Questions about moderate drinking and heart disease are important public health questions, Dr. Warren said, and a government trial would be more credible than research “directly funded by an entity such as the alcoholic beverage industry, which could be considered biased.”
Most of the cost of this government trial, however, is being picked up by five of the world’s largest alcoholic beverage makers — Anheuser-Busch InBev, Heineken, Diageo, Pernod Ricard and Carlsberg.
In an interview, Dr. Lorraine Gunzerath, a retired senior adviser to Dr. Warren, took credit for coming up with the idea of reaching out to the alcohol industry for funding.
Clinical trials like this one don’t fall neatly under the mission of the alcohol abuse institute, she said. “We were supposed to be preventing alcoholism, so to spend that kind of money on research for a possible good use of alcohol was something that would never fly,” she said.
But, referring to the alcohol industry, Dr. Gunzerath said, “If we had a clinical trial, and it was a positive result — which we thought it might be, you sort of think you know where it’s going — they’d be happy.”
All the N.I.H. had to do was “make a business case to the industry that it would be to their benefit, even if they couldn’t actually control the trial’s outcome,” Dr. Gunzerath said.
She arranged for the university scientists to address executives at alcohol industry meetings. “If they didn’t like the research team, they would have said no,” she said.
It was no secret at the time that Dr. Mukamal and his collaborators “already believed that moderate alcohol is a good thing,” she said. He already had published papers suggesting as much.
After the scientists’ presentations, which were provided to The Times by Dr. Gunzerath, she would speak briefly to say that “it would be nice if we could get money from the industry,” but explain that funds would have to flow through the foundation.
On Sept. 30, 2013, Dr. Gunzerath sent an email headed “URGENT! Response needed ASAP!” to Dr. Mukamal, inviting him to Philadelphia to address the annual meeting of the Worldwide Brewing Alliance, to get the brewers’ “buy in” and “extra overall funding potential as well.”
“I can make it,” Dr. Mukamal responded. “I could do any version or part or the whole day, night before or drive down that day etc. whatever works best for you.”
Dr. Gunzerath and Dr. Warren also arranged meetings between the scientists and industry representatives at the Distilled Spirits Council’s Washington headquarters on Nov. 21, 2013, and Jan. 28, 2014.
A spokesman for the Distilled Spirits Council said that after the N.I.A.A.A. approached the trade group in 2013, the council “provided them with a forum to present the initial outline of their study.”
Representatives of Anheuser-Busch InBev, Heineken and Diageo confirmed that the scientists’ presentations played a role in the companies’ decisions to underwrite the trial.
“When Heineken was invited by the N.I.H. to partially fund the N.I.A.A.A. trial for a duration of ten years, as part of our decision making process, the scientists presented the research project to us so we would have a sound understanding of the trial,” Michael Fuchs, a company spokesman, said in an email.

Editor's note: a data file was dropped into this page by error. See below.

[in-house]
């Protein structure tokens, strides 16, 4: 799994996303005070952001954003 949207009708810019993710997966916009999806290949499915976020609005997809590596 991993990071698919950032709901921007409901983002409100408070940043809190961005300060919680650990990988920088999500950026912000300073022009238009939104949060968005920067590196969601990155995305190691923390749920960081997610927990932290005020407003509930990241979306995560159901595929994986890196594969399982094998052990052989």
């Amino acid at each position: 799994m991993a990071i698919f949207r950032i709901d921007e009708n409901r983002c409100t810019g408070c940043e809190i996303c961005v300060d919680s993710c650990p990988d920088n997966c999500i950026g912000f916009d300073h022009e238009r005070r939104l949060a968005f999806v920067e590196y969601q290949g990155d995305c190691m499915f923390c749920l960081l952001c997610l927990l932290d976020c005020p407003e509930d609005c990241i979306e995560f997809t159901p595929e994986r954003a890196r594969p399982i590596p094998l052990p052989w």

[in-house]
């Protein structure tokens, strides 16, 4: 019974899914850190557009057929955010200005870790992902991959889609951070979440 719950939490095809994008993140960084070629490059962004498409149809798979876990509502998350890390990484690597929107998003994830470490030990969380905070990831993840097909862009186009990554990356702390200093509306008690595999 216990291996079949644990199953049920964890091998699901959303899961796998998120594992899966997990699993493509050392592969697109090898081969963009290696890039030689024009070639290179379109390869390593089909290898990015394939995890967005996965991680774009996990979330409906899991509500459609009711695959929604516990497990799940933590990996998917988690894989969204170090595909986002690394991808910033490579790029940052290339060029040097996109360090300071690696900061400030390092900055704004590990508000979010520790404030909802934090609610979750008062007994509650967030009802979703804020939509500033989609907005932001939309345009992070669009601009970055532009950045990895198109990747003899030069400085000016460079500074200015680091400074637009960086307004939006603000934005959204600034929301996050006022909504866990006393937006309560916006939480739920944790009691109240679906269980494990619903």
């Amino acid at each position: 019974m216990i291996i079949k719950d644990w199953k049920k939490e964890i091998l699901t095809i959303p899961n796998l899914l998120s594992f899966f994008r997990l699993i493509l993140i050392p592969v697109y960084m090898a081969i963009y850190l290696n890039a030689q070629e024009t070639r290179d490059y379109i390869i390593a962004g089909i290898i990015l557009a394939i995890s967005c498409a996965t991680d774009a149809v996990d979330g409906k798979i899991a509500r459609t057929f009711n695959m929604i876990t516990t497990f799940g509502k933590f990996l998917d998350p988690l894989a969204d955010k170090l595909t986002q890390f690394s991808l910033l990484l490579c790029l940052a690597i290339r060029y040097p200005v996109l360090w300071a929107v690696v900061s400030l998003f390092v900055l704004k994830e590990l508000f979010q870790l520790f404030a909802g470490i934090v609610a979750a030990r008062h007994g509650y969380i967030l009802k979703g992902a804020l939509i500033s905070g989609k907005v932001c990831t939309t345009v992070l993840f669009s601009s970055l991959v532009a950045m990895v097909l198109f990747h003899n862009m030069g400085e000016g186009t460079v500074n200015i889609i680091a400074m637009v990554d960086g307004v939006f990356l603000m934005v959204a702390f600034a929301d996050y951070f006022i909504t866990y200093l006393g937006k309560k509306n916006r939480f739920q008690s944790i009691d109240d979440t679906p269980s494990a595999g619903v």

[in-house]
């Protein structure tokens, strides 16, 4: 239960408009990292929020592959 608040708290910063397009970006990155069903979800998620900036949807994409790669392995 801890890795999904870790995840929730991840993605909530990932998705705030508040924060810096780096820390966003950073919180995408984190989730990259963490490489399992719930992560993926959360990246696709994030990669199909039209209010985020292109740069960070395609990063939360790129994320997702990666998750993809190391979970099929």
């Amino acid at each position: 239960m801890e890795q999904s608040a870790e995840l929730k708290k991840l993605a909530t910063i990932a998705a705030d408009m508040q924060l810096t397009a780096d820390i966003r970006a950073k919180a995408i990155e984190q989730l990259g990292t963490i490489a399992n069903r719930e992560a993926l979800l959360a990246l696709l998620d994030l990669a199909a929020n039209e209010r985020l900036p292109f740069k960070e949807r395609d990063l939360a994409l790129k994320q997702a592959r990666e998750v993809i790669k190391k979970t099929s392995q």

These days, it is not unusual for the N.I.H. to look to business to participate in public-private partnerships to fund medical research. When an N.I.H. center is seeking outside funding from the private sector, it starts by submitting a “request for collaboration” to a steering committee of the N.I.H. and the foundation based in the office of the director of the N.I.H., Dr. Francis Collins.
For the moderate drinking trial, the alcohol abuse institute signed an agreement with the foundation that said, “Under no circumstances shall N.I.A.A.A. or its representatives communicate directly with any Donor in order to raise funds for the project or to disclose to any Donor any information” about “the name and affiliation of the awardee” or “details and information relevant to the award.”
But by the time the institute submitted the request for outside funding in early 2015, its officials and outside scientists had already met with alcohol industry executives. Representatives of beer and liquor companies had already heard directly from Dr. Mukamal.
The alcohol abuse institute took an extra step to secure Dr. Mukamal’s position as top contender for the grant. While N.I.H. grants are supposed to be awarded on a competitive basis, the institute’s request for outside funding said the award would be restricted to applicants with “unique” resources and backgrounds — and specifically mentioned Dr. Mukamal, who had helped persuade the alcohol industry to fund the research.
Whether scientists studying alcohol should accept money from the industry has long been controversial. Many scientists and policymakers have publicly said that any engagement with the alcohol industry undermines the credibility of the research.
In 2016, a group representing hundreds of scientists and policymakers published a statement saying researchers should never accept direct or indirect industry funding, and that “any form of engagement with the alcohol industry may influence the independence, objectivity, integrity and credibility” of the research.
“We know that industry funding not only affects the results of studies but affects the questions that are asked, how the results are analyzed and what the answers are,” said Dr. Adriane Fugh-Berman, a professor of pharmacology at Georgetown University and director of Pharmed Out, a group that researches drug marketing.
If the health effects of moderate drinking are a priority for the N.I.H., she added, “they should fund it themselves.”